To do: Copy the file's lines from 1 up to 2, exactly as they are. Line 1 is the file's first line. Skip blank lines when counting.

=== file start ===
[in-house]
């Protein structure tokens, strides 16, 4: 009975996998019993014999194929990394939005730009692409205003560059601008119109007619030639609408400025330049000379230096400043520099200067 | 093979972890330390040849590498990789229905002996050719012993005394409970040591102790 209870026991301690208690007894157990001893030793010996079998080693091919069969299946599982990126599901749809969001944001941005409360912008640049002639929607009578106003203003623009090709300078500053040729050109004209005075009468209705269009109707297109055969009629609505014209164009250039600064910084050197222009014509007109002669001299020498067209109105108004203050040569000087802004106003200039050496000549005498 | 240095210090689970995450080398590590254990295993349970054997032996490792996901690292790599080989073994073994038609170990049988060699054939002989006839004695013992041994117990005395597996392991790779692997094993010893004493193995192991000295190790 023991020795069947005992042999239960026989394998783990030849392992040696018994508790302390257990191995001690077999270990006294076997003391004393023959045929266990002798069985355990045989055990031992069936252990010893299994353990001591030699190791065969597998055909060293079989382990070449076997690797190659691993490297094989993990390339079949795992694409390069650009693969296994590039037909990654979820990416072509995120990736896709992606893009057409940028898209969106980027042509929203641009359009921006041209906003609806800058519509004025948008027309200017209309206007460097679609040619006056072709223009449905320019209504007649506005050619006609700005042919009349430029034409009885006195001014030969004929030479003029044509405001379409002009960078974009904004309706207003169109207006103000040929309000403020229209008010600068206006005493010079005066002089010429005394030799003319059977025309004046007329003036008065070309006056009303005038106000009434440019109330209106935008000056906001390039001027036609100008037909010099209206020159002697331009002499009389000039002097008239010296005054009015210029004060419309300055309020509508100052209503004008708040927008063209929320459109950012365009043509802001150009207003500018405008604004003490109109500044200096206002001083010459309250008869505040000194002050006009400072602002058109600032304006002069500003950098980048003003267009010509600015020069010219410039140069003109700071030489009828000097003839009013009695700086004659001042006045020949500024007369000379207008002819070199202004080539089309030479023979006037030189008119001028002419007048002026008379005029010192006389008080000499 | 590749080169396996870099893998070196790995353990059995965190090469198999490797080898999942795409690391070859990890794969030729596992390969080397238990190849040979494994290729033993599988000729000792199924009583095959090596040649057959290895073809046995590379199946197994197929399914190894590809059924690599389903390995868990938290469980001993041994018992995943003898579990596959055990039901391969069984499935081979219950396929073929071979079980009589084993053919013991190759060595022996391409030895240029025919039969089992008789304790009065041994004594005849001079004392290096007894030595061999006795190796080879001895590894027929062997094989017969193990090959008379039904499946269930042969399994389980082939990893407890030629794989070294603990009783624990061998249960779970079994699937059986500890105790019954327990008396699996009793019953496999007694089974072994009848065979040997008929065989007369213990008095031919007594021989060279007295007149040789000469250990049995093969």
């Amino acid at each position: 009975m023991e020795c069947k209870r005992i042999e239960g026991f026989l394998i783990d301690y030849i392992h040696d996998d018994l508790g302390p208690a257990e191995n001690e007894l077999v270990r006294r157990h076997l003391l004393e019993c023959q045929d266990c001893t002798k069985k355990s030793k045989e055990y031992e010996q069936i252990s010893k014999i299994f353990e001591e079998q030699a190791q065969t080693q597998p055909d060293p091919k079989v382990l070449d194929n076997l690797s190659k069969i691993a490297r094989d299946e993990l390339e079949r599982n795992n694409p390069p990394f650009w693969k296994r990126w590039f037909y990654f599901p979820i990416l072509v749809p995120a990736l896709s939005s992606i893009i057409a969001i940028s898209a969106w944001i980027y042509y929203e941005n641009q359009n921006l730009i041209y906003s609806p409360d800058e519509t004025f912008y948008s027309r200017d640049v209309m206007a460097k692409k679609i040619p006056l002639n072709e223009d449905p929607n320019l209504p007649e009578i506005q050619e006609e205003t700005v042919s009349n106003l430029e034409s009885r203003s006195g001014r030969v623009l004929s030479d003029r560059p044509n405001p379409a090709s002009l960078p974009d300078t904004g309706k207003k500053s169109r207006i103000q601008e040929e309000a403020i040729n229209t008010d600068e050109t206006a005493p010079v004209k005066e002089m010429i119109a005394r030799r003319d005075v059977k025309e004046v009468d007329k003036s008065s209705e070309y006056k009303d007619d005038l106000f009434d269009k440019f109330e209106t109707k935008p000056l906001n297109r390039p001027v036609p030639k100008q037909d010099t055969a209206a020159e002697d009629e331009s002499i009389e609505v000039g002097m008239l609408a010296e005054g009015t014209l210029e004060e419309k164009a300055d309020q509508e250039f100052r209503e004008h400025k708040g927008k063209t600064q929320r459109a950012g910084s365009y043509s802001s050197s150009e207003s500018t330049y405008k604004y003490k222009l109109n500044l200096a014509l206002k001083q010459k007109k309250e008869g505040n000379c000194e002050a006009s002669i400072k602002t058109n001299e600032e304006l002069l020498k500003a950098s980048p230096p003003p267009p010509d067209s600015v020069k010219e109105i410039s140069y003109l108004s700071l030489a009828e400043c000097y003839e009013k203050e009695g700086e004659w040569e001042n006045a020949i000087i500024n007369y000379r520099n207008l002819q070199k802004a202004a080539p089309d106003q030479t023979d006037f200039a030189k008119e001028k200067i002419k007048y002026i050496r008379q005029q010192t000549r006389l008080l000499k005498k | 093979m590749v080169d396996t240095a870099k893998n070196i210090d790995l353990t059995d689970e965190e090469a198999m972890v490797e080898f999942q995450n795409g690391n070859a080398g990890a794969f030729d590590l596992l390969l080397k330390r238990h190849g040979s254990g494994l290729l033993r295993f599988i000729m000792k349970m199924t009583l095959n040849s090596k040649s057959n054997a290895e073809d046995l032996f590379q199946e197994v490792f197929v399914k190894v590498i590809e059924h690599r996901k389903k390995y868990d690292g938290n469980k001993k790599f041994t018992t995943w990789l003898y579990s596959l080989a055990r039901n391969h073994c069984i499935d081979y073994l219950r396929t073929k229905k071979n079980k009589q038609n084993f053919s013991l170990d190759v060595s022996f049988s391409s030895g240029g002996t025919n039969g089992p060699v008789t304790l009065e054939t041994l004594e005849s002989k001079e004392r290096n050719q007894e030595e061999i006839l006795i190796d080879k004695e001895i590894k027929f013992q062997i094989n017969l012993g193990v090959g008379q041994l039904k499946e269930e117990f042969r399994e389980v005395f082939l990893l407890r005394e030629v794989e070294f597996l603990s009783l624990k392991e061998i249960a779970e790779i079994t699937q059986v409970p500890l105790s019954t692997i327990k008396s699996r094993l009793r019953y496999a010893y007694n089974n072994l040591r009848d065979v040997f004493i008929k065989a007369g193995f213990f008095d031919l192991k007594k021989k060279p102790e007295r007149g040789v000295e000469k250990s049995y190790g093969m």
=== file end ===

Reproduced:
[in-house]
């Protein structure tokens, strides 16, 4: 009975996998019993014999194929990394939005730009692409205003560059601008119109007619030639609408400025330049000379230096400043520099200067 | 093979972890330390040849590498990789229905002996050719012993005394409970040591102790 209870026991301690208690007894157990001893030793010996079998080693091919069969299946599982990126599901749809969001944001941005409360912008640049002639929607009578106003203003623009090709300078500053040729050109004209005075009468209705269009109707297109055969009629609505014209164009250039600064910084050197222009014509007109002669001299020498067209109105108004203050040569000087802004106003200039050496000549005498 | 240095210090689970995450080398590590254990295993349970054997032996490792996901690292790599080989073994073994038609170990049988060699054939002989006839004695013992041994117990005395597996392991790779692997094993010893004493193995192991000295190790 023991020795069947005992042999239960026989394998783990030849392992040696018994508790302390257990191995001690077999270990006294076997003391004393023959045929266990002798069985355990045989055990031992069936252990010893299994353990001591030699190791065969597998055909060293079989382990070449076997690797190659691993490297094989993990390339079949795992694409390069650009693969296994590039037909990654979820990416072509995120990736896709992606893009057409940028898209969106980027042509929203641009359009921006041209906003609806800058519509004025948008027309200017209309206007460097679609040619006056072709223009449905320019209504007649506005050619006609700005042919009349430029034409009885006195001014030969004929030479003029044509405001379409002009960078974009904004309706207003169109207006103000040929309000403020229209008010600068206006005493010079005066002089010429005394030799003319059977025309004046007329003036008065070309006056009303005038106000009434440019109330209106935008000056906001390039001027036609100008037909010099209206020159002697331009002499009389000039002097008239010296005054009015210029004060419309300055309020509508100052209503004008708040927008063209929320459109950012365009043509802001150009207003500018405008604004003490109109500044200096206002001083010459309250008869505040000194002050006009400072602002058109600032304006002069500003950098980048003003267009010509600015020069010219410039140069003109700071030489009828000097003839009013009695700086004659001042006045020949500024007369000379207008002819070199202004080539089309030479023979006037030189008119001028002419007048002026008379005029010192006389008080000499 | 590749080169396996870099893998070196790995353990059995965190090469198999490797080898999942795409690391070859990890794969030729596992390969080397238990190849040979494994290729033993599988000729000792199924009583095959090596040649057959290895073809046995590379199946197994197929399914190894590809059924690599389903390995868990938290469980001993041994018992995943003898579990596959055990039901391969069984499935081979219950396929073929071979079980009589084993053919013991190759060595022996391409030895240029025919039969089992008789304790009065041994004594005849001079004392290096007894030595061999006795190796080879001895590894027929062997094989017969193990090959008379039904499946269930042969399994389980082939990893407890030629794989070294603990009783624990061998249960779970079994699937059986500890105790019954327990008396699996009793019953496999007694089974072994009848065979040997008929065989007369213990008095031919007594021989060279007295007149040789000469250990049995093969």